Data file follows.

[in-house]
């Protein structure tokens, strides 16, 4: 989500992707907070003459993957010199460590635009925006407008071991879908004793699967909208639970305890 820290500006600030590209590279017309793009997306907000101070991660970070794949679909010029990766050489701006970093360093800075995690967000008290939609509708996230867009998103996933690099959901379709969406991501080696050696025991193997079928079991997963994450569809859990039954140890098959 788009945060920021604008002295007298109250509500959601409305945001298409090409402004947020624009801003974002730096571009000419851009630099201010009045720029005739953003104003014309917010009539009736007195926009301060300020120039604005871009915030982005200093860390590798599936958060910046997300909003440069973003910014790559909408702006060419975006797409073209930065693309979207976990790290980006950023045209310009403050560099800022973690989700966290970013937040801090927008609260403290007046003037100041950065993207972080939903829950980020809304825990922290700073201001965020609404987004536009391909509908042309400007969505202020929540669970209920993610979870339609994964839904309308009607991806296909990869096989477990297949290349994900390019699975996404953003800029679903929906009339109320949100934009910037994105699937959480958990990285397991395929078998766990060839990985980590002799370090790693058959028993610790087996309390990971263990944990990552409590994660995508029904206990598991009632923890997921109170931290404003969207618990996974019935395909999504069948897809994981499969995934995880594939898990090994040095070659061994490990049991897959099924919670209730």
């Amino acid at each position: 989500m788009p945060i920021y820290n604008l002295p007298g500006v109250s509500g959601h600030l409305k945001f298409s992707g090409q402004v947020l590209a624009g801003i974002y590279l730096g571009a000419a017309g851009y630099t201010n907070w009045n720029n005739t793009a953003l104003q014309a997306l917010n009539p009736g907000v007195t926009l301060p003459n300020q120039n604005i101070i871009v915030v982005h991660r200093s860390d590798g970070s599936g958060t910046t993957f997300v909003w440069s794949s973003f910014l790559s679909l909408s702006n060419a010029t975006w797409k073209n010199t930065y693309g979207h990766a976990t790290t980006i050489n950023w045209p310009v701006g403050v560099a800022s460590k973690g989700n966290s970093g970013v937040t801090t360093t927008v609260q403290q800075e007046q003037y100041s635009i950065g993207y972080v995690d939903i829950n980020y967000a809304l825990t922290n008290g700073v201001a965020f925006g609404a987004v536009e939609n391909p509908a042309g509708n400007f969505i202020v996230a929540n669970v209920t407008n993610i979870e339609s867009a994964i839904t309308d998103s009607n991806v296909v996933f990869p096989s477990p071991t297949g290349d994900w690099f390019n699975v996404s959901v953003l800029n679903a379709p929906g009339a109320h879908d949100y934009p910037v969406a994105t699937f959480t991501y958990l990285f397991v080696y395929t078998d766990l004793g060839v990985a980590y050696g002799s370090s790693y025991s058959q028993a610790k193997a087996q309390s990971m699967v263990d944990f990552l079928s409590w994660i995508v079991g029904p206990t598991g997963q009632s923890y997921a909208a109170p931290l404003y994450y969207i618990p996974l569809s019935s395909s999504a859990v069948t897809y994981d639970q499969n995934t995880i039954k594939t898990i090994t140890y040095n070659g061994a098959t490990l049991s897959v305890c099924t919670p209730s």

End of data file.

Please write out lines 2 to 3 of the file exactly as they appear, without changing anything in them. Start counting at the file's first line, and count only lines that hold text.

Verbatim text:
């Protein structure tokens, strides 16, 4: 989500992707907070003459993957010199460590635009925006407008071991879908004793699967909208639970305890 820290500006600030590209590279017309793009997306907000101070991660970070794949679909010029990766050489701006970093360093800075995690967000008290939609509708996230867009998103996933690099959901379709969406991501080696050696025991193997079928079991997963994450569809859990039954140890098959 788009945060920021604008002295007298109250509500959601409305945001298409090409402004947020624009801003974002730096571009000419851009630099201010009045720029005739953003104003014309917010009539009736007195926009301060300020120039604005871009915030982005200093860390590798599936958060910046997300909003440069973003910014790559909408702006060419975006797409073209930065693309979207976990790290980006950023045209310009403050560099800022973690989700966290970013937040801090927008609260403290007046003037100041950065993207972080939903829950980020809304825990922290700073201001965020609404987004536009391909509908042309400007969505202020929540669970209920993610979870339609994964839904309308009607991806296909990869096989477990297949290349994900390019699975996404953003800029679903929906009339109320949100934009910037994105699937959480958990990285397991395929078998766990060839990985980590002799370090790693058959028993610790087996309390990971263990944990990552409590994660995508029904206990598991009632923890997921109170931290404003969207618990996974019935395909999504069948897809994981499969995934995880594939898990090994040095070659061994490990049991897959099924919670209730």
């Amino acid at each position: 989500m788009p945060i920021y820290n604008l002295p007298g500006v109250s509500g959601h600030l409305k945001f298409s992707g090409q402004v947020l590209a624009g801003i974002y590279l730096g571009a000419a017309g851009y630099t201010n907070w009045n720029n005739t793009a953003l104003q014309a997306l917010n009539p009736g907000v007195t926009l301060p003459n300020q120039n604005i101070i871009v915030v982005h991660r200093s860390d590798g970070s599936g958060t910046t993957f997300v909003w440069s794949s973003f910014l790559s679909l909408s702006n060419a010029t975006w797409k073209n010199t930065y693309g979207h990766a976990t790290t980006i050489n950023w045209p310009v701006g403050v560099a800022s460590k973690g989700n966290s970093g970013v937040t801090t360093t927008v609260q403290q800075e007046q003037y100041s635009i950065g993207y972080v995690d939903i829950n980020y967000a809304l825990t922290n008290g700073v201001a965020f925006g609404a987004v536009e939609n391909p509908a042309g509708n400007f969505i202020v996230a929540n669970v209920t407008n993610i979870e339609s867009a994964i839904t309308d998103s009607n991806v296909v996933f990869p096989s477990p071991t297949g290349d994900w690099f390019n699975v996404s959901v953003l800029n679903a379709p929906g009339a109320h879908d949100y934009p910037v969406a994105t699937f959480t991501y958990l990285f397991v080696y395929t078998d766990l004793g060839v990985a980590y050696g002799s370090s790693y025991s058959q028993a610790k193997a087996q309390s990971m699967v263990d944990f990552l079928s409590w994660i995508v079991g029904p206990t598991g997963q009632s923890y997921a909208a109170p931290l404003y994450y969207i618990p996974l569809s019935s395909s999504a859990v069948t897809y994981d639970q499969n995934t995880i039954k594939t898990i090994t140890y040095n070659g061994a098959t490990l049991s897959v305890c099924t919670p209730s």